SOUTH BEND – Notre Dame freshman linebacker and former Bishop Luers star Jaylon Smith was made available for interviews for the first time this season on Wednesday.
Before talking with Smith, The Journal Gazette contacted Bishop Luers coach Kyle Lindsay, who was the offensive coordinator and coached one game for the Knights during Jaylon Smith's senior year, Luers defensive coordinator Matt Milhouse and AWP Sports president Michael Ledo, who has helped train Smith since his freshman year at Luers, to share their thoughts on the linebacker.
Here are some of the things they said and Smith's reaction to some of the stories from his past:
The legend of Jaylon Smith
Smith made numerous spectacular plays in his four years at Luers.
But Lindsay and Milhouse both pointed to one defensive play Smith made as a junior against Indianapolis Brebeuf as one of the best things they every saw him do on the field.
Here is how Lindsay described the play: "He locked up a slot receiver from his outside linebacker spot. He jammed him to the point where he put the kid on the ground. The quarterback was anticipating this receiver running a quick slant, but Jaylon had just pummeled the kid to the ground. The quarterback throws the ball. Jaylon steps in, jumps up, high points it, gets it at its highest point, then he turns around on his return he stiffed arm somebody, shook somebody on our sideline, it had to be like a 30-35 yard return then he finished by running one of their lineman over right on our sideline. It was incredible."
"That was one of the most text book play I've seen from a high school linebacker in my years of coaching," Milhouse said.
Ledo said the most impressive thing he saw Smith do came at a combine in Indianapolis during February before Smith's senior year at Luers.
"He went over with the big men on the offensive and defensive line, and he went over and went up against about five nationally ranked offensive linemen. He just dominated them coming off the edge as a speed rusher," Ledo said. "Then he left that side of the field, ran on to the other side of the field and was defending Division I wide receivers lined up as a cornerback. He defended the guy who was the MVP of the camp. He went from being a pass rusher and dominating 6-5 offensive linemen coming off the edge, and then he covered a 5-7, 170-pound slot receiver. That was the most impressive thing I've ever seen him do. The thing that makes him so good is his versatility. His ability to cover space takes so much away from other teams. There are things they can't do because of his versatility. Next year, you may see him with his hand on the ground like Prince Shembo, coming off the edge.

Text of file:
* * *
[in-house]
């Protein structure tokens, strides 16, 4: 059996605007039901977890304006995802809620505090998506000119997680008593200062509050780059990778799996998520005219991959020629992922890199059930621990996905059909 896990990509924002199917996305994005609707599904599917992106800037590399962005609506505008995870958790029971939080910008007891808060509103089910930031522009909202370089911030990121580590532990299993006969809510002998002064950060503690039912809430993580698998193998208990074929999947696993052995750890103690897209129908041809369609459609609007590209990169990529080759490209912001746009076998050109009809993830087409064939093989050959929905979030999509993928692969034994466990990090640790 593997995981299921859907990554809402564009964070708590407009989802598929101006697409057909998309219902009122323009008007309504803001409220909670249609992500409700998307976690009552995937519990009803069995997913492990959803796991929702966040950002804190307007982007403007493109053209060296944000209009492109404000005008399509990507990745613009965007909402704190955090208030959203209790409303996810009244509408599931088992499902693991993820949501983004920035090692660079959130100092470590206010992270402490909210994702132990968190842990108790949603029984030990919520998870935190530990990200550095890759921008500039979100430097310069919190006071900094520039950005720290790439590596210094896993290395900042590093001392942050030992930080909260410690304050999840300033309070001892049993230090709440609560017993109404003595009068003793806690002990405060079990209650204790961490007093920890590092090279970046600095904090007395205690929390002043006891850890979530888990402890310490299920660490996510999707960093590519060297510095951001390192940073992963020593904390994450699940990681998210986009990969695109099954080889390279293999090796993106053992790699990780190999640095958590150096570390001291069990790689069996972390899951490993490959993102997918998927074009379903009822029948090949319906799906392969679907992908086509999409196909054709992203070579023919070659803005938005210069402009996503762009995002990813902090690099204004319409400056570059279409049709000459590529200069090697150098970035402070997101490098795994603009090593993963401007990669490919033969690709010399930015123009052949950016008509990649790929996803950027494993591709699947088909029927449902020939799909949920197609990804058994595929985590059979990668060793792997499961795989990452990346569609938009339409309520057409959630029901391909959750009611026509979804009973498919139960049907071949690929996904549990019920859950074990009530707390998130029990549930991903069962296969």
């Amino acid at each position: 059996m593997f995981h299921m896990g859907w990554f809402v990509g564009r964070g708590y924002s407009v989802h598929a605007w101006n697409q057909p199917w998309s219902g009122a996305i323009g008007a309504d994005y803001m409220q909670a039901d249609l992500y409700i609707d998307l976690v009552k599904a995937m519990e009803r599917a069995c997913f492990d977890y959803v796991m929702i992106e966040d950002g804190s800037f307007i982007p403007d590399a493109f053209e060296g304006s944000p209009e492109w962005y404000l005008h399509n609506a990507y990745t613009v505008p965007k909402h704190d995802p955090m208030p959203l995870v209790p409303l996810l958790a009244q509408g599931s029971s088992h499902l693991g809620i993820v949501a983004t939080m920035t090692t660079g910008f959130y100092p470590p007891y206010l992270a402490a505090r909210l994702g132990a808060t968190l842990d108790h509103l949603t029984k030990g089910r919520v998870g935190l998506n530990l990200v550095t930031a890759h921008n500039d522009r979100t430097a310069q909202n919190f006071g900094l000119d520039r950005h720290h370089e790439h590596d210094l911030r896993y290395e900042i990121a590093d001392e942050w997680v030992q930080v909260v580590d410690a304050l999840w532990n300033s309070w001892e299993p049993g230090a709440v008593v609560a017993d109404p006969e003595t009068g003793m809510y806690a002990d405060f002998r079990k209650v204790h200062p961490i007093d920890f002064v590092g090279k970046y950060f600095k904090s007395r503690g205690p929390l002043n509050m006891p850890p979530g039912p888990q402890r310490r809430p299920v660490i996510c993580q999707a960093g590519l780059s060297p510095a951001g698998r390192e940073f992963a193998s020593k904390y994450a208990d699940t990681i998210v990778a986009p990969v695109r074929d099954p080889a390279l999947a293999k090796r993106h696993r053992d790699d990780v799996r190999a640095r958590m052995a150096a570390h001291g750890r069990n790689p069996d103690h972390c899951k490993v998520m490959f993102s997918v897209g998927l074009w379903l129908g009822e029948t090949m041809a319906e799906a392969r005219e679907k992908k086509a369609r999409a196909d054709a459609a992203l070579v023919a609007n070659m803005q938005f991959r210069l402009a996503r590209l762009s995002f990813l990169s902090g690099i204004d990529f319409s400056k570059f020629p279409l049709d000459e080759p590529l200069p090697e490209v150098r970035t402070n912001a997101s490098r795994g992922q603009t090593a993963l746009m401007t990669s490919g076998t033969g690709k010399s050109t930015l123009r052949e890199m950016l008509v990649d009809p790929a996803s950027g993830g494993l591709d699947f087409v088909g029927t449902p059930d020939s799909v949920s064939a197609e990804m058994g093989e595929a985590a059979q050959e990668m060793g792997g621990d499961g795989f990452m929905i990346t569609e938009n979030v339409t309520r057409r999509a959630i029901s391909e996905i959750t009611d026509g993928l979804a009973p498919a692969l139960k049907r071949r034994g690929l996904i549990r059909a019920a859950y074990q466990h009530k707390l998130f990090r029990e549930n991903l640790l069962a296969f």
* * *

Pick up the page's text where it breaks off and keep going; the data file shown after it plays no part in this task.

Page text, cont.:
I think next year when he gets bigger, you will see Notre Dame put his hand on the ground and have him come of the edge. But then you will see him covering space, because he has that unique versatility. He can do it all."
Smith's reaction to the play against Brebeuf: "In practice the week before, we were doing a half line drill with the (defensive backs) and the linebackers and the scout team was running routes. I wasn't re-routing. I wasn't putting my hands on them, or what we call at Notre Dame, 'short walling.' We practiced it all week. When the opportunity came against Brebeuf, it just brought me back to practice. I completed it well. The guy fell, and I picked it off. That's probably one of the greatest plays at my career at Bishop Luers."
He's not perfect
Smith does a lot of things well, but there is one thing he can't do on the football field – Throw the ball.
"He could have played every position on the field," Milhouse said. "I don't know about quarterback. He doesn't have an arm."
Lindsay said Smith would lineup at quarterback in Wildcat formations, but he never wanted him to throw.
"There was really nothing he couldn't do, except for maybe throw the ball," Lindsay said. "I don't know why. They kid could do everything with his feet, he just could never throw the ball very well."